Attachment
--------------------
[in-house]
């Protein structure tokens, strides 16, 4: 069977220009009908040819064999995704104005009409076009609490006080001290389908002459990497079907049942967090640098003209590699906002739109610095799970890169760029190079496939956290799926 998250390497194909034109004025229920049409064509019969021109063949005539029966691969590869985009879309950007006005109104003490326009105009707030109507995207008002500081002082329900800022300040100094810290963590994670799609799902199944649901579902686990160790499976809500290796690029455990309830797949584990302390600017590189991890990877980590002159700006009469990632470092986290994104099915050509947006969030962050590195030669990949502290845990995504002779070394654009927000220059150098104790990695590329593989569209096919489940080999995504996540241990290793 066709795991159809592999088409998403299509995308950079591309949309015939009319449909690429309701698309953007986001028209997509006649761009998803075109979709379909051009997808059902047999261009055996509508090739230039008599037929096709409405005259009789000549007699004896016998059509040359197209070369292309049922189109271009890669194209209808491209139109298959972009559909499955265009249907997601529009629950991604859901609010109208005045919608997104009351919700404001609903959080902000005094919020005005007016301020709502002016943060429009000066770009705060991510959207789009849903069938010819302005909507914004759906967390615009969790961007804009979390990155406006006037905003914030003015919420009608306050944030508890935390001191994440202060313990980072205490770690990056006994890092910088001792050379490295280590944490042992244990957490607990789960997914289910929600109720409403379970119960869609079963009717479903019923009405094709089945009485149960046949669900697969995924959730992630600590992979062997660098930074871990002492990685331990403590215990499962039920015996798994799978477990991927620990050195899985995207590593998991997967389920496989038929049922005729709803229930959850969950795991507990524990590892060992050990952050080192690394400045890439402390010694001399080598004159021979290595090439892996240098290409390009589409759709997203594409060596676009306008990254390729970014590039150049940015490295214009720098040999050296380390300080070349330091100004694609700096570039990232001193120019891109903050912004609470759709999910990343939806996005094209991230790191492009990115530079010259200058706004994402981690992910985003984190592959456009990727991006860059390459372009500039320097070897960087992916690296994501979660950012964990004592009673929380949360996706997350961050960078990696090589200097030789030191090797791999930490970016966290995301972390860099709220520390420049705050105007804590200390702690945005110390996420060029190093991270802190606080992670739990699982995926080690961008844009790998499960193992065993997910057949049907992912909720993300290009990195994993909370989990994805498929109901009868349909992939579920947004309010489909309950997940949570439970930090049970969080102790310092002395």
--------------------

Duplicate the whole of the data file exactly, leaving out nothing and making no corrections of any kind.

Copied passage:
[in-house]
């Protein structure tokens, strides 16, 4: 069977220009009908040819064999995704104005009409076009609490006080001290389908002459990497079907049942967090640098003209590699906002739109610095799970890169760029190079496939956290799926 998250390497194909034109004025229920049409064509019969021109063949005539029966691969590869985009879309950007006005109104003490326009105009707030109507995207008002500081002082329900800022300040100094810290963590994670799609799902199944649901579902686990160790499976809500290796690029455990309830797949584990302390600017590189991890990877980590002159700006009469990632470092986290994104099915050509947006969030962050590195030669990949502290845990995504002779070394654009927000220059150098104790990695590329593989569209096919489940080999995504996540241990290793 066709795991159809592999088409998403299509995308950079591309949309015939009319449909690429309701698309953007986001028209997509006649761009998803075109979709379909051009997808059902047999261009055996509508090739230039008599037929096709409405005259009789000549007699004896016998059509040359197209070369292309049922189109271009890669194209209808491209139109298959972009559909499955265009249907997601529009629950991604859901609010109208005045919608997104009351919700404001609903959080902000005094919020005005007016301020709502002016943060429009000066770009705060991510959207789009849903069938010819302005909507914004759906967390615009969790961007804009979390990155406006006037905003914030003015919420009608306050944030508890935390001191994440202060313990980072205490770690990056006994890092910088001792050379490295280590944490042992244990957490607990789960997914289910929600109720409403379970119960869609079963009717479903019923009405094709089945009485149960046949669900697969995924959730992630600590992979062997660098930074871990002492990685331990403590215990499962039920015996798994799978477990991927620990050195899985995207590593998991997967389920496989038929049922005729709803229930959850969950795991507990524990590892060992050990952050080192690394400045890439402390010694001399080598004159021979290595090439892996240098290409390009589409759709997203594409060596676009306008990254390729970014590039150049940015490295214009720098040999050296380390300080070349330091100004694609700096570039990232001193120019891109903050912004609470759709999910990343939806996005094209991230790191492009990115530079010259200058706004994402981690992910985003984190592959456009990727991006860059390459372009500039320097070897960087992916690296994501979660950012964990004592009673929380949360996706997350961050960078990696090589200097030789030191090797791999930490970016966290995301972390860099709220520390420049705050105007804590200390702690945005110390996420060029190093991270802190606080992670739990699982995926080690961008844009790998499960193992065993997910057949049907992912909720993300290009990195994993909370989990994805498929109901009868349909992939579920947004309010489909309950997940949570439970930090049970969080102790310092002395």